According to one aspect, a method of flushing processing gas from lines or cavities of a laser processing machine includes providing a pressurized flushing gas, discontinuously supplying the flushing gas to the lines or cavities of the laser processing machine at a pressure higher than a residual gas pressure remaining in the lines, while allowing the supplied flushing gas to expand in the lines and mix with any residual processing gas between successive flushing gas impulses.

In some implementations, the flushing gas is discontinuously supplied with a plurality of successive pressure impulses, where the pressure of each pressure impulse is greater than the residual gas pressure. In some cases, the residual gas pressure falls to approximately atmospheric pressure between successive flushing gas pressure impulses. In some examples, the pressure of the impulse is greater than about 6 bars.

In some implementations, the method also includes selecting a number of successive pressure impulses based on a diameter of a laser processing nozzle of the machine. In some implementations, a relatively greater number of successive pressure impulses is selected for relatively smaller nozzle diameters. In some configurations, the processing gas is oxygen and the flushing gas is nitrogen. In some cases, the method is performed between successive workpiece processing operations, and the flushing gas includes a second processing gas.

According to another aspect, a laser processing machine flushing system includes a processing gas container connected through a processing gas valve to gas lines of a laser processing machine. In this aspect, the processing gas container is configured to store a pressurized processing gas. The flushing gas container is connected through a flushing gas valve to the gas lines of the laser processing machine and the container is configured to store a pressurized flushing gas. The machine also includes a controller configured to control the processing gas valve and the flushing gas valve, so as to flush the gas lines of the processing gas after closing the gas processing valve, by repeatedly opening and closing the flushing gas valve, while permitting flushing gas supplied to the gas lines to expand and mix with residual processing gas between flushing gas valve openings.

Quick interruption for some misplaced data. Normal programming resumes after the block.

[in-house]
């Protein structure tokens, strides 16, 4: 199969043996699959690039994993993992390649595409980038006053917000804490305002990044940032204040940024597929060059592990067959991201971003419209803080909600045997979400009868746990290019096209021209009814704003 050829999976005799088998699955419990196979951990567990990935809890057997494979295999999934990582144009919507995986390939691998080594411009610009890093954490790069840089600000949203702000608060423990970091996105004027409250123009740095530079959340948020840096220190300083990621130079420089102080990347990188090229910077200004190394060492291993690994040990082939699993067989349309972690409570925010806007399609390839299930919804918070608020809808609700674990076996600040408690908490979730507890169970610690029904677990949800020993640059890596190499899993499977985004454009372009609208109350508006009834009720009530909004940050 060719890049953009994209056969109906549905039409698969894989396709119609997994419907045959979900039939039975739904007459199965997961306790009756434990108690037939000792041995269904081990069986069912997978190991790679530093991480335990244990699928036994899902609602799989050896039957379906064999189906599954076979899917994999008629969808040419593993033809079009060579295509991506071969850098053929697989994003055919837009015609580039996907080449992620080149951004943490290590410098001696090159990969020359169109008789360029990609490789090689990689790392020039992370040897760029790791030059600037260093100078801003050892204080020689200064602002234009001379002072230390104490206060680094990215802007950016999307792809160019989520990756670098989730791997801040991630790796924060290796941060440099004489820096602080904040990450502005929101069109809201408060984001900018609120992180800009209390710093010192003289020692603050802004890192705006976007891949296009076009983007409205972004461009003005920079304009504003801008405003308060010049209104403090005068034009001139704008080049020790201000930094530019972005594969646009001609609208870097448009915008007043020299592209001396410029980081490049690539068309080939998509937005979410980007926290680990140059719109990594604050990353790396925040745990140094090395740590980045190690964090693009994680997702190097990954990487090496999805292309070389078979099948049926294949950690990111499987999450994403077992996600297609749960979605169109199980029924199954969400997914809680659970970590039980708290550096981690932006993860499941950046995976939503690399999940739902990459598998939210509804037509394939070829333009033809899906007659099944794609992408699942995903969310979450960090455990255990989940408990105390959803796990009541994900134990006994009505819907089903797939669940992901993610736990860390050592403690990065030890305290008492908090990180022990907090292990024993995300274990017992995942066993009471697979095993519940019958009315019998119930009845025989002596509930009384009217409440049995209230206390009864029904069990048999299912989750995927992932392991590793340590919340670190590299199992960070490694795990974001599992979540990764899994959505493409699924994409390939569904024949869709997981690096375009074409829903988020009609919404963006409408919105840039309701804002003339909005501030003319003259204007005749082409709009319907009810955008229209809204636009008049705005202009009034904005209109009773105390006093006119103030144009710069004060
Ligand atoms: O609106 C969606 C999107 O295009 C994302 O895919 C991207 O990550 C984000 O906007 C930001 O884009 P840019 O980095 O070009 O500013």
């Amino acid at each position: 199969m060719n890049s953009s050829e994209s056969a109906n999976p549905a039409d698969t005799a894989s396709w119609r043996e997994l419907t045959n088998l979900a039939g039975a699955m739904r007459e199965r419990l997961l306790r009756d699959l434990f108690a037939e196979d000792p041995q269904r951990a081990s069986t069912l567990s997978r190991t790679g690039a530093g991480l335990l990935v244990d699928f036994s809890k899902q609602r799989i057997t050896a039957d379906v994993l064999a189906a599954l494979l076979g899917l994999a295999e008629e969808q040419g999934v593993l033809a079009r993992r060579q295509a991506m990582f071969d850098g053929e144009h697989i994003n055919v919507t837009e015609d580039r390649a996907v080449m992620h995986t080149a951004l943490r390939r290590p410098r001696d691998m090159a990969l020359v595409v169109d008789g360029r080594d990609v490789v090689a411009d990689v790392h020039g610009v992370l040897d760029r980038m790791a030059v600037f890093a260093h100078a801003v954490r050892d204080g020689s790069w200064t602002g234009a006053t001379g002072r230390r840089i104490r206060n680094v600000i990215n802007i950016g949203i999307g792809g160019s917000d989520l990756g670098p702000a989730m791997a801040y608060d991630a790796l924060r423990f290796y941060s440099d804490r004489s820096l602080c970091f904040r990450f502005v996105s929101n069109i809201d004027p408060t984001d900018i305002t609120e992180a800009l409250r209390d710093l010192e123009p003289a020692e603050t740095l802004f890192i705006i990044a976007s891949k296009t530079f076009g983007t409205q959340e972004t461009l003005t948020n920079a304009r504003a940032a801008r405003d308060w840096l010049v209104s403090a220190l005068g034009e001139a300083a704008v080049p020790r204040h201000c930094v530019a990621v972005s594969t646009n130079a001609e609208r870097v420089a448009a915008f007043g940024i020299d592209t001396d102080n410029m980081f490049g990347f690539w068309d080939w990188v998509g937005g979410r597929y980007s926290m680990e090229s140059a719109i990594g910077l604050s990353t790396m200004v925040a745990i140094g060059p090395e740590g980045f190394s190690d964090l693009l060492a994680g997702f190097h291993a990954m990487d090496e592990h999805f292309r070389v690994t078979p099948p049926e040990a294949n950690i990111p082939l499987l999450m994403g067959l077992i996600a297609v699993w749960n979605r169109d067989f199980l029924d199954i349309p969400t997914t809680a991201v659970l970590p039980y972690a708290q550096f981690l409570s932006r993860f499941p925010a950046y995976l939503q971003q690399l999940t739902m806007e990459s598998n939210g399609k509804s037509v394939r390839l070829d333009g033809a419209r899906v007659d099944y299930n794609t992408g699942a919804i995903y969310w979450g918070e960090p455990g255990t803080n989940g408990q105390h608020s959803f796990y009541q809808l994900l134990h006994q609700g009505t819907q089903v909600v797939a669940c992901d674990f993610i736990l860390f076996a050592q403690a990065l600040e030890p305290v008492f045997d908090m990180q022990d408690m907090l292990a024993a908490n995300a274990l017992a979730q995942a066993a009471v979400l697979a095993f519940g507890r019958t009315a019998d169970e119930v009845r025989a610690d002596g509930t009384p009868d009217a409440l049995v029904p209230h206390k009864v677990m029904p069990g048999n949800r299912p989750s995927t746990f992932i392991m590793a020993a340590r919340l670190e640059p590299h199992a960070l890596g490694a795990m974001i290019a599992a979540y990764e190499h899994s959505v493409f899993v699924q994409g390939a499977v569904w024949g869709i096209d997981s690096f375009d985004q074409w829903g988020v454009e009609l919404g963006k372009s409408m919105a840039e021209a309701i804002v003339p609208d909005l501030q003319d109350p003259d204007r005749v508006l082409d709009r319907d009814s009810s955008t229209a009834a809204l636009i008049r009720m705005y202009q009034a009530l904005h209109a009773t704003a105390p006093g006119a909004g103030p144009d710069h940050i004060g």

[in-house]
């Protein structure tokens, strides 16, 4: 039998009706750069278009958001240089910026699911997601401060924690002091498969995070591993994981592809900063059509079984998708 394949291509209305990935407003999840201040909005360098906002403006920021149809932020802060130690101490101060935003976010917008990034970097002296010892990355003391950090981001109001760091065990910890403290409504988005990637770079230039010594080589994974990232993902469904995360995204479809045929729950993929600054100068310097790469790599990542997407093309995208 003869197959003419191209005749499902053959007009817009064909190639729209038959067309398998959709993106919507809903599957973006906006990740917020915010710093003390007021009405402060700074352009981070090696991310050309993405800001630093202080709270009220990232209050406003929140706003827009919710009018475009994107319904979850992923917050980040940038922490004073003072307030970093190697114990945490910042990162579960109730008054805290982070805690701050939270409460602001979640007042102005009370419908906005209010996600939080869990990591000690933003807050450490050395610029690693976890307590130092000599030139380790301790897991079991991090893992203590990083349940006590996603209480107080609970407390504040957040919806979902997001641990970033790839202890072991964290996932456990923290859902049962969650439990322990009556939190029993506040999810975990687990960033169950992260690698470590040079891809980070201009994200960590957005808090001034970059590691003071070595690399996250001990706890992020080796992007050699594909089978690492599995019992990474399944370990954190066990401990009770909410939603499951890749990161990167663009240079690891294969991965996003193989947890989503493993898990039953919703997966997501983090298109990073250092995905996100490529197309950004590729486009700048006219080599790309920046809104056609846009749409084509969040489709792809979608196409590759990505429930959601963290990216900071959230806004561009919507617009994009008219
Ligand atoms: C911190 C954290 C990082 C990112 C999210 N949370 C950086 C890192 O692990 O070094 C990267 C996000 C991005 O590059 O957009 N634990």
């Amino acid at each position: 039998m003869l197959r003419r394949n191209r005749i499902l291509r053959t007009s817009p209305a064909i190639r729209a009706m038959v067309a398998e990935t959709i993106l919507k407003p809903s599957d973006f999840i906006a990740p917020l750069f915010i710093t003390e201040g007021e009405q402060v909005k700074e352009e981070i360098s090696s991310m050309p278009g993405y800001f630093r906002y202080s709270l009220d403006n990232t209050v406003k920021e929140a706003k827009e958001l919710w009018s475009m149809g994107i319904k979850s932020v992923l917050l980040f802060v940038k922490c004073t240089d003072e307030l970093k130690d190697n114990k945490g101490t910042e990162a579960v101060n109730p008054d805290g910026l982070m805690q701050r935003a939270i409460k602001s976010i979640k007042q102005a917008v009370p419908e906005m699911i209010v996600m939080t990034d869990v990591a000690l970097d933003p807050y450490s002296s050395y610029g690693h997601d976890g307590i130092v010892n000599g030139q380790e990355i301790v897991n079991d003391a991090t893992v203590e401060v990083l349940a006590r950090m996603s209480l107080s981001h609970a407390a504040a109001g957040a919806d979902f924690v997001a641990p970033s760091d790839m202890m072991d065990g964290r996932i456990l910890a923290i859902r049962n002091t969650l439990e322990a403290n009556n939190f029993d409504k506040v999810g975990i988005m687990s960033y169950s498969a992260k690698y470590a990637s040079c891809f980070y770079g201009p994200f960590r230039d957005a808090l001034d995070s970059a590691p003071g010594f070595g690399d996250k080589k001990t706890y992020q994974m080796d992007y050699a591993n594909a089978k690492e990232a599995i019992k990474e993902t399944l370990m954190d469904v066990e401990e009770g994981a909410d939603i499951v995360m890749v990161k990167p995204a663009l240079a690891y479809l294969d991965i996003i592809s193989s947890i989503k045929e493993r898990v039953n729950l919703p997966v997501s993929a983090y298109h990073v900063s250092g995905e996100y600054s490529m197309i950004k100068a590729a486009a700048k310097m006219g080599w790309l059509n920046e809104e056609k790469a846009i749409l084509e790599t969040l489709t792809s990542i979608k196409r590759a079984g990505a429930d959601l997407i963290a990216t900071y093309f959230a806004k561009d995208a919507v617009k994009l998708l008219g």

In some configurations, the controller is configured to automatically select a number of flushing gas valve cycles as a function of laser processing nozzle diameter. In some case, the processing gas valve and the flushing gas valve include pressure control valves.